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It is a challenge that falls to many estates departments, to develop a sustainability programme which future-proofs the entire organisation.  Estates departments have the skills and knowledge of the physicality and infrastructure of their organisations, this in-depth understanding leaves estates departments in a great position to create or re-fresh a sustainability programme within their organisation. But the challenge that this includes, is that sustainability needs to cross all boundaries and propagate across the entire organisation. Estates departments can be the facilitators of sustainable development, but can’t be lone adopters, so any sustainability programme needs to have ‘radiation’ at its heart.

Identifying solutions, improving services Working on the principle that the term ‘sustainability’ describes a process of identifying solutions, improving services and utilising this adjusted focal point for guiding business development; good sustainable development strategies should aim to meet the needs of stakeholders today, without compromising the ability to satisfy future needs. Strategies should look beyond corporate social responsibility and the societal activities that an organisation contributes to the community, concentrating also on how the environment impacts on an organisation and how the organisation impacts on the environment.

It is essential to identify the minimum standards a programme will aim to meet. These need to be in line with national policy and/or may be related to organisational principles, but must include the ambition to embed sustainability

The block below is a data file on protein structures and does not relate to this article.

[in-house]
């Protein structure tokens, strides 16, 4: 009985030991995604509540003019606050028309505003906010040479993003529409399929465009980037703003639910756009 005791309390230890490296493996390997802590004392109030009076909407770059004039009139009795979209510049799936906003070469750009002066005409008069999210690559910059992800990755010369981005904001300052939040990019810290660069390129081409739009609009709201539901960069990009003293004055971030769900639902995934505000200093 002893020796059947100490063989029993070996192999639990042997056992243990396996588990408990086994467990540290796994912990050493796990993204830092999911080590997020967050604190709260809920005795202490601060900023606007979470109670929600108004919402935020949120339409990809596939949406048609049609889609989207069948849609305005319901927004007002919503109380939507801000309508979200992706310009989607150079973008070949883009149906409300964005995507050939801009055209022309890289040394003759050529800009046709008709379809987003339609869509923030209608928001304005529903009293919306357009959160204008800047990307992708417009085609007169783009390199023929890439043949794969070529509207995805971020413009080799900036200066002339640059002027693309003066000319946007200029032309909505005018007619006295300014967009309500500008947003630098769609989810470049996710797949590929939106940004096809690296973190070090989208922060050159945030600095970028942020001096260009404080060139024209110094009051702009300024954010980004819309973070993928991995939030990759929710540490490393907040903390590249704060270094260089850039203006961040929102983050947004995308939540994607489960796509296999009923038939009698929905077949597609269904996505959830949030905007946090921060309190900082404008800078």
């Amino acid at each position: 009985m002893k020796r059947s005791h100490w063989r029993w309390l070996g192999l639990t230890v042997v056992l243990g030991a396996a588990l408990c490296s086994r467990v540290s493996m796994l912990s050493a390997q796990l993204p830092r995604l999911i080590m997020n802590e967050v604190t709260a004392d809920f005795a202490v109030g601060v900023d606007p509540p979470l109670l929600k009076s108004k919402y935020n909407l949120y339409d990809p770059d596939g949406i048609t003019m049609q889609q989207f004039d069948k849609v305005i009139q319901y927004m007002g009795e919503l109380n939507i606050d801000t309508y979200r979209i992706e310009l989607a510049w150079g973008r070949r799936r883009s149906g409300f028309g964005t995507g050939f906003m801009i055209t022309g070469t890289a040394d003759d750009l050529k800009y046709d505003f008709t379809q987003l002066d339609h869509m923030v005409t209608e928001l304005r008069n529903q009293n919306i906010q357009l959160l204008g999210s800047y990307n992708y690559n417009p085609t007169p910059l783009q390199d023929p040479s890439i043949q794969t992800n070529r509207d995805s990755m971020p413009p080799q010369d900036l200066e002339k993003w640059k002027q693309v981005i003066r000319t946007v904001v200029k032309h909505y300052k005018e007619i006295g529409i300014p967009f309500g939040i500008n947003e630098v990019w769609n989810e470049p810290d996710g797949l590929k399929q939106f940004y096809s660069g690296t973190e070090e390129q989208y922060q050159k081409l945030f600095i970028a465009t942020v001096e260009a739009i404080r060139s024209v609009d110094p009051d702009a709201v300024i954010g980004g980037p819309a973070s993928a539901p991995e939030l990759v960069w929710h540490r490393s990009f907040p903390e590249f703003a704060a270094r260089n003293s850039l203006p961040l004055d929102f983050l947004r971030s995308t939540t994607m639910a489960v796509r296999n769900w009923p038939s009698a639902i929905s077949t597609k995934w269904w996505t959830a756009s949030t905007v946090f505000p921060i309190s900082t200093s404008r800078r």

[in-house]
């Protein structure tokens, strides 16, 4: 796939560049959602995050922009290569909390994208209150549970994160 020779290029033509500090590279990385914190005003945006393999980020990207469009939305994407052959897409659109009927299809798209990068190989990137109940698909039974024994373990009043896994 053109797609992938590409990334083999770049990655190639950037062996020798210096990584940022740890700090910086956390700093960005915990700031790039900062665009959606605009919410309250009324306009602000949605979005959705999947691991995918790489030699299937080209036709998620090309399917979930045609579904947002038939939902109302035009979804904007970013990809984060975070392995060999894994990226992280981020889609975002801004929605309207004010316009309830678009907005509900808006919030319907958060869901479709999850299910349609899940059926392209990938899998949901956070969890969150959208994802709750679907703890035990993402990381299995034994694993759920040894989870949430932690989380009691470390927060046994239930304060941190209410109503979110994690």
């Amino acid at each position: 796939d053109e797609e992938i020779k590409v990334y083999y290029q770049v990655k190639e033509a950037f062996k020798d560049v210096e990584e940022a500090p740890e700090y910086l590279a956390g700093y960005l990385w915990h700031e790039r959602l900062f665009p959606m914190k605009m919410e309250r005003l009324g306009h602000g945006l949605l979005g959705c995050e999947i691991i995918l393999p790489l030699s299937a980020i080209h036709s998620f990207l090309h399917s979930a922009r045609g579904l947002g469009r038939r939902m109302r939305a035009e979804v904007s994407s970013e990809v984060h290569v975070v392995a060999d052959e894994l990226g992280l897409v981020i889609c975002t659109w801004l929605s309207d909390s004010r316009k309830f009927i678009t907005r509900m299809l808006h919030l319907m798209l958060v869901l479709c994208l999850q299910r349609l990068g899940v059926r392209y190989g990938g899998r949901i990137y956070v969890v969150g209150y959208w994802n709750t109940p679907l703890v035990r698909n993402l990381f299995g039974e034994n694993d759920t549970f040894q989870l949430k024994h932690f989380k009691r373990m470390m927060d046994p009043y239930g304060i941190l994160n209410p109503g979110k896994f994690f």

Financial stability in the long-term Sustainability strategies help to ensure; financial stability in the long-term, compliance with the law, preparation for potential future requirements, maintained reputation, resilience to economic, social and environmental change, better use of finite resources and a better service for the community. A strategy needs to be meaningful and tell the whole story of all the functions of the organisation today and in the future, this includes estates functions but as important are all the other departments and people across the organisation.  If estates are tasked with sustainability, the first thing to realise is that this function will require more cross-organisational accountability and therefore authority and or backing from the organisations leaders.